Seniors provide sneak peek of the final year

Bobby Collman works on a college application. Many colleges can be applied to online. Photo courtesy of Zoe Simpkins.

Bobby Collman works on a college application. Many colleges can be applied to online. Photo courtesy of Zoe Simpkins.

As a junior, there is an invisible veil that shrouds senior year in mystery. College applications and the like are completely foreign and somewhat frightening. Many students claim junior year is the most difficult year in high school, due to the opportunity to load up on Advanced Placement classes. What comes after junior year: a chance to be on top, or loads of stress and anxiety?

There are many doors that open for senior students. Daniel Cipriano, senior, has decided to take the road less traveled by in not applying to college.

“Everyone always asks where you’re going to college,” said Cipriano. “I’m going to take a couple years abroad instead of wasting money [in college] doing something I don’t want to do. [Not applying] definitely takes a lot of pressure off me and my parents.”

Kelton Sutton, senior, is applying for the Army Reserves. “I decided to go into the Reserves because I have a sister and a brother, and I want to do my part in keeping them safe.”

Sutton has also been accepted to Wake Technical College. “Applying online was really fast and easy,” said Sutton. “Then I had to take a placement test, which was actually pretty difficult.” Going to college is the most practical option for many students.

“I chose to apply to Wake Tech because that’s where all my friends are going,” said Bobby Collman, senior. “Senior year, so far, has been super lazy for me because of senioritis. I’m just goofing around because I already have all [the credits] I need to graduate.” It is not uncommon for students to take easier classes in order to “lighten the load” for senior year.

“I decided to take classes I liked and that were easy,” said Jenan Fatfat, senior. “It’s weird now because there’s no one to look up to. You also have to stress out about your future, and it sucks. I was so confused on how to apply for college and teacher recommendations and everything.”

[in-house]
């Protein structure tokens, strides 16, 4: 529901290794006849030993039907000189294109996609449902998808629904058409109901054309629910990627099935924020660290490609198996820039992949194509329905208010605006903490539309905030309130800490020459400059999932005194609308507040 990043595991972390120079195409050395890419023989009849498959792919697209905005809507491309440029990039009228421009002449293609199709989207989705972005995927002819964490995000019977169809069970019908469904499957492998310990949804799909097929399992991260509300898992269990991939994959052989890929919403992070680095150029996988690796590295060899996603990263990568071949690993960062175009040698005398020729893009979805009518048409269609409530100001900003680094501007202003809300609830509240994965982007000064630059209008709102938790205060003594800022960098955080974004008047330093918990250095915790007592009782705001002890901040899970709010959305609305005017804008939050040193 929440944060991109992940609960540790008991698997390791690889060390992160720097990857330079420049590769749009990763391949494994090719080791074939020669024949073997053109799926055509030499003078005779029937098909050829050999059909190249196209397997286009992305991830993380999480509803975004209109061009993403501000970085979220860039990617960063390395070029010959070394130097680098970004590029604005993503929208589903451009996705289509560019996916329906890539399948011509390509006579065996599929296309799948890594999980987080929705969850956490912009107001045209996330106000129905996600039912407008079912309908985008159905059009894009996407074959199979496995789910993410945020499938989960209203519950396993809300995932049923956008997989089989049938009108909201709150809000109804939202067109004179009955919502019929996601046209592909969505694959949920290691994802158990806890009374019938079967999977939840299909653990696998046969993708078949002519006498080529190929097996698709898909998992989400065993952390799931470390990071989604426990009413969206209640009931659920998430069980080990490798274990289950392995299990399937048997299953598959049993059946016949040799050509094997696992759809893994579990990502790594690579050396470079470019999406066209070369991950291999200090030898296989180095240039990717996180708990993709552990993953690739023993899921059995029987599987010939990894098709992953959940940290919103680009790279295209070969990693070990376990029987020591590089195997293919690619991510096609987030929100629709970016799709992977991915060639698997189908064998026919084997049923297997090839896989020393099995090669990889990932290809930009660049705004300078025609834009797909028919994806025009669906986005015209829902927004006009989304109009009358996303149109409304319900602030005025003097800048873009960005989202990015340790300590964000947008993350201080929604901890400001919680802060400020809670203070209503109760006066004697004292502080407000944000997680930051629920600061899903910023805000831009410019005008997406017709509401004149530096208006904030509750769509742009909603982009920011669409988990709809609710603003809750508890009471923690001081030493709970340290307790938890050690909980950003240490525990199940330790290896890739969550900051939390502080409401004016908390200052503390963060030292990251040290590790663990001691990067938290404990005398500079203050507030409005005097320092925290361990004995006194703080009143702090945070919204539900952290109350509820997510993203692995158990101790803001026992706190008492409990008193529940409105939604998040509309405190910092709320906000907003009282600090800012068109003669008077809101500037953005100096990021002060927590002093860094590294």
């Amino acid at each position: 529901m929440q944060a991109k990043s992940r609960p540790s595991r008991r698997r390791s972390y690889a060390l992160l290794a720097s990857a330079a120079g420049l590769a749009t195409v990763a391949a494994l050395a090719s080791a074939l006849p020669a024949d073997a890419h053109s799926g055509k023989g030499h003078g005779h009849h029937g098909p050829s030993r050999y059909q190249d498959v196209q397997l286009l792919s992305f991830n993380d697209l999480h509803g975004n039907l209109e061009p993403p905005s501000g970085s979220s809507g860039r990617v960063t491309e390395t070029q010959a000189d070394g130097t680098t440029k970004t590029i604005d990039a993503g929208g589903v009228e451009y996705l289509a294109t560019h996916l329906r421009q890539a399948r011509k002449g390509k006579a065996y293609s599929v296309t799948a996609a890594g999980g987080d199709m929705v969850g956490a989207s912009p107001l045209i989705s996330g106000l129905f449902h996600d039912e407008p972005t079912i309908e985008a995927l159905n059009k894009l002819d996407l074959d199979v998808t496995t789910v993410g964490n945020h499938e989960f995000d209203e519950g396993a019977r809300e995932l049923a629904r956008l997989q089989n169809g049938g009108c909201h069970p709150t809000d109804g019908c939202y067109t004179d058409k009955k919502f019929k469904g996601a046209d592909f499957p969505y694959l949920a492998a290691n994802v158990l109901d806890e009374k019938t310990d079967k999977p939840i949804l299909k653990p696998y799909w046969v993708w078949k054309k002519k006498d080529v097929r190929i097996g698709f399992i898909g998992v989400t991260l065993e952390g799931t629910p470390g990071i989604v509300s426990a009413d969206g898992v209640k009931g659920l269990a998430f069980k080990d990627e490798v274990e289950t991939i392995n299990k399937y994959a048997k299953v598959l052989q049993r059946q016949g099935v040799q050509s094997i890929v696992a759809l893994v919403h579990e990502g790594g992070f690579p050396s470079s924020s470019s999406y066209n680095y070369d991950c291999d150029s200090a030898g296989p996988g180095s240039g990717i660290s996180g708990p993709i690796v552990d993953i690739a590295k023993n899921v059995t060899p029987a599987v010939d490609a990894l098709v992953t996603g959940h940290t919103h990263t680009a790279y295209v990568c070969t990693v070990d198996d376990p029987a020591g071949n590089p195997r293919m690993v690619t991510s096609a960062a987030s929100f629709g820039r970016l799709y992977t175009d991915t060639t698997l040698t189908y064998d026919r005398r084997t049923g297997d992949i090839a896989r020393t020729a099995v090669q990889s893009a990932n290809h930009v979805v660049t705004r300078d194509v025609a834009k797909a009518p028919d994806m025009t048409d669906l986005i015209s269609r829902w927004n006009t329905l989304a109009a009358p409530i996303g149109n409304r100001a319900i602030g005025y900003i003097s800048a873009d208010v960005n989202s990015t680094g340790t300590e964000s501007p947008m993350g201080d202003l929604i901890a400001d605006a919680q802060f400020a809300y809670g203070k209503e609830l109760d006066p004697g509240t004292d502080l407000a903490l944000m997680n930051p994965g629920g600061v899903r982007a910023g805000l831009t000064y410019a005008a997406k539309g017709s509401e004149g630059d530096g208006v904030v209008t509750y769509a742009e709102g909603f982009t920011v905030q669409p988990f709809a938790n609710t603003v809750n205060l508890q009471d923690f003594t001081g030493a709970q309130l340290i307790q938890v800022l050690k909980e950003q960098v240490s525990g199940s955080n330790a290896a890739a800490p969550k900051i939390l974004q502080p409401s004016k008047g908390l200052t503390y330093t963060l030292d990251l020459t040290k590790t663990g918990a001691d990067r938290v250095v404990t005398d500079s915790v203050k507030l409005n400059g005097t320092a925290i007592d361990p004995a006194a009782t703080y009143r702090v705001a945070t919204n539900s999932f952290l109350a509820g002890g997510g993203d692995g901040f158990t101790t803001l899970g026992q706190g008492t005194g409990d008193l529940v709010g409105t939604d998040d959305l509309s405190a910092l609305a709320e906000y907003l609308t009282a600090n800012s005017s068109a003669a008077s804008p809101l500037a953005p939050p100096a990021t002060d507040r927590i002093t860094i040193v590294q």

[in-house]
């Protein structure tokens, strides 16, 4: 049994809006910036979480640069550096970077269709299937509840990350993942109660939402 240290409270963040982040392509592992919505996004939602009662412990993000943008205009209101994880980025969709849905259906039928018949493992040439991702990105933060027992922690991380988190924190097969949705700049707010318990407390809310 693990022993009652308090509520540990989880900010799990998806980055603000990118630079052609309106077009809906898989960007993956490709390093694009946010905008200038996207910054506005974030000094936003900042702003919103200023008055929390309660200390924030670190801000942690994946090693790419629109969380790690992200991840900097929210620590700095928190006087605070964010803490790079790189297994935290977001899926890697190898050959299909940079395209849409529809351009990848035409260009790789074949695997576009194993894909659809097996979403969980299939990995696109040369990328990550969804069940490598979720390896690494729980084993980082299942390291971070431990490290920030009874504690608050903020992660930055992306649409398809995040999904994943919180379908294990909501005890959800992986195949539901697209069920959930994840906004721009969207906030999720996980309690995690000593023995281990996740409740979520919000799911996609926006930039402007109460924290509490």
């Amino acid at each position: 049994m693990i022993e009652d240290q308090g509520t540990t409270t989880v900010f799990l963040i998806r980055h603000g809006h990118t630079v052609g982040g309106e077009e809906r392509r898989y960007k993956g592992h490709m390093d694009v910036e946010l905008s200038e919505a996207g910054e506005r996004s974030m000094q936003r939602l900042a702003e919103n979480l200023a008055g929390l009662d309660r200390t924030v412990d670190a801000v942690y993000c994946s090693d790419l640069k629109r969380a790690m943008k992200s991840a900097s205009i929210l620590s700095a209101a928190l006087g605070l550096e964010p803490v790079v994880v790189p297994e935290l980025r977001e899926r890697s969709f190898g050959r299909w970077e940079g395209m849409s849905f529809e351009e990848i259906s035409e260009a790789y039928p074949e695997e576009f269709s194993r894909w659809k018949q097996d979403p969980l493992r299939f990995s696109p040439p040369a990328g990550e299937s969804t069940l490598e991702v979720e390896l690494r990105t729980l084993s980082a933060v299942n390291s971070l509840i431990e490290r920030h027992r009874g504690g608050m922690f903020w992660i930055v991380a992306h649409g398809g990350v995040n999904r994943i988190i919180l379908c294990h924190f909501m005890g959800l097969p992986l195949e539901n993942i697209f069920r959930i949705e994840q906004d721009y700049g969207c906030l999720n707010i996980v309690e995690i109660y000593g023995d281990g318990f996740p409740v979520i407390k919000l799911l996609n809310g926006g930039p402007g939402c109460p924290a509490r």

Leesville does try to help prepare its students for college. By helping them to sign up for the College Foundation of North Carolina, they give seniors a little nudge down the path towards success. This website helps in college and career planning for those who don’t know where to start applying for universities.

College applications and applying for scholarships are some of the laborious tasks seniors must undergo. “[Applying to college] hit me like a ton of bricks because I didn’t realize it was going to take so long,” said Kaighn Kevlin, senior. “Write your college applications in the summer.”

Justin Palpant, a senior, agrees with this. “I was working on my essay until two days before the deadline,” said Palpant. “I was confused [about applying to college] at first because I’d never done it before. I got a lot of help from my family, and some from my teachers. The school provides you with senior conferences and counselor meetings to help you through the process.”

Palpant also discussed college essays. “It’s not like any essay you’ve ever written. It’s also really stressful because it’s probably one of the most important essays you’ll ever write.”

His advice for upcoming seniors? “As best as you can, try to keep the laziness from kicking in. It makes the process of applying for college while dealing with school very difficult.”

Though senior year can be a source of intense stress, it is also a year where teenagers begin to feel more liberated from their parents.

“My parents treat me like I’m more capable,” said Brooks Jordan, senior. “I told them to just let me fail if I’m doing something wrong so that I know I’m doing it and I can fix it. I’m really excited for college, but I’m trying to prepare myself too. Sometimes I visit my friends at their colleges, and I can get a personal view of what it’s like. I expected there would be a lot of stress this year, but there’s also a greater sense of community [between students].”

“I’m more socially active,” said Orlando Allen, senior, when asked about how the difference between junior and senior year. “It’s been really fun. Probably the best year of all my years.”

Senior year is definitely a year of liberation for students, and the time to choose a path to take for the future. Though there is much stress involved, it is the year that separates students from the rest of the school: finally you are the “senior class”.

“Work harder from the beginning,” said Allen when asked what advice he’d give to non-seniors. “There’s always room for improvement; push yourself to your fullest potential.”

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